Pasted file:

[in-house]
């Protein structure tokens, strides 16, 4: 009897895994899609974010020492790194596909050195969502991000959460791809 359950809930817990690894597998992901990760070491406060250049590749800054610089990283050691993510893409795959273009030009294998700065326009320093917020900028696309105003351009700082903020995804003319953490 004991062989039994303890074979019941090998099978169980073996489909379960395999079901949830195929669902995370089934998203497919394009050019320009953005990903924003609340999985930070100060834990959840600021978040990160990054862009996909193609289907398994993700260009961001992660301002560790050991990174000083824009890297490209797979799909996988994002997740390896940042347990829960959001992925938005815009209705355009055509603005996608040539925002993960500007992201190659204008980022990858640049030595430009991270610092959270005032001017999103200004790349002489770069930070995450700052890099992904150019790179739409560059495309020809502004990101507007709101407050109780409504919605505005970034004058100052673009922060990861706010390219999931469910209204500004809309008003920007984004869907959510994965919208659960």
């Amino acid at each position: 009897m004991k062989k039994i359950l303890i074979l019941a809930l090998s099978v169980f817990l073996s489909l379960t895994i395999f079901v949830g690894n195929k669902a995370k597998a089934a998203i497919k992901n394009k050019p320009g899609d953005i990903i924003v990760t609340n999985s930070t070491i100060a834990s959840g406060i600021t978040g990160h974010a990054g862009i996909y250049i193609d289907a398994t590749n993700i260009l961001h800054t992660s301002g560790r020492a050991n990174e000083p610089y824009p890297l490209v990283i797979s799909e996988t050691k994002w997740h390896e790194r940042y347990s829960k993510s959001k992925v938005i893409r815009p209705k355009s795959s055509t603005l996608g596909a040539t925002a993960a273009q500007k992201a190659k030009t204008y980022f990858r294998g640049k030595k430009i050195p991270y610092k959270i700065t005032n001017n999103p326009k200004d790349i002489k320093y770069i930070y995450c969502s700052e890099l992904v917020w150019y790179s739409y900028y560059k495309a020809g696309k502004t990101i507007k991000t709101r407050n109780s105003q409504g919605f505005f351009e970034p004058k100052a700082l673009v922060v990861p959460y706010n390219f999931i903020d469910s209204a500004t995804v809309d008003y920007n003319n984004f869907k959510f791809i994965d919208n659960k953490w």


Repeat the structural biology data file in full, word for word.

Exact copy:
[in-house]
């Protein structure tokens, strides 16, 4: 009897895994899609974010020492790194596909050195969502991000959460791809 359950809930817990690894597998992901990760070491406060250049590749800054610089990283050691993510893409795959273009030009294998700065326009320093917020900028696309105003351009700082903020995804003319953490 004991062989039994303890074979019941090998099978169980073996489909379960395999079901949830195929669902995370089934998203497919394009050019320009953005990903924003609340999985930070100060834990959840600021978040990160990054862009996909193609289907398994993700260009961001992660301002560790050991990174000083824009890297490209797979799909996988994002997740390896940042347990829960959001992925938005815009209705355009055509603005996608040539925002993960500007992201190659204008980022990858640049030595430009991270610092959270005032001017999103200004790349002489770069930070995450700052890099992904150019790179739409560059495309020809502004990101507007709101407050109780409504919605505005970034004058100052673009922060990861706010390219999931469910209204500004809309008003920007984004869907959510994965919208659960």
């Amino acid at each position: 009897m004991k062989k039994i359950l303890i074979l019941a809930l090998s099978v169980f817990l073996s489909l379960t895994i395999f079901v949830g690894n195929k669902a995370k597998a089934a998203i497919k992901n394009k050019p320009g899609d953005i990903i924003v990760t609340n999985s930070t070491i100060a834990s959840g406060i600021t978040g990160h974010a990054g862009i996909y250049i193609d289907a398994t590749n993700i260009l961001h800054t992660s301002g560790r020492a050991n990174e000083p610089y824009p890297l490209v990283i797979s799909e996988t050691k994002w997740h390896e790194r940042y347990s829960k993510s959001k992925v938005i893409r815009p209705k355009s795959s055509t603005l996608g596909a040539t925002a993960a273009q500007k992201a190659k030009t204008y980022f990858r294998g640049k030595k430009i050195p991270y610092k959270i700065t005032n001017n999103p326009k200004d790349i002489k320093y770069i930070y995450c969502s700052e890099l992904v917020w150019y790179s739409y900028y560059k495309a020809g696309k502004t990101i507007k991000t709101r407050n109780s105003q409504g919605f505005f351009e970034p004058k100052a700082l673009v922060v990861p959460y706010n390219f999931i903020d469910s209204a500004t995804v809309d008003y920007n003319n984004f869907k959510f791809i994965d919208n659960k953490w």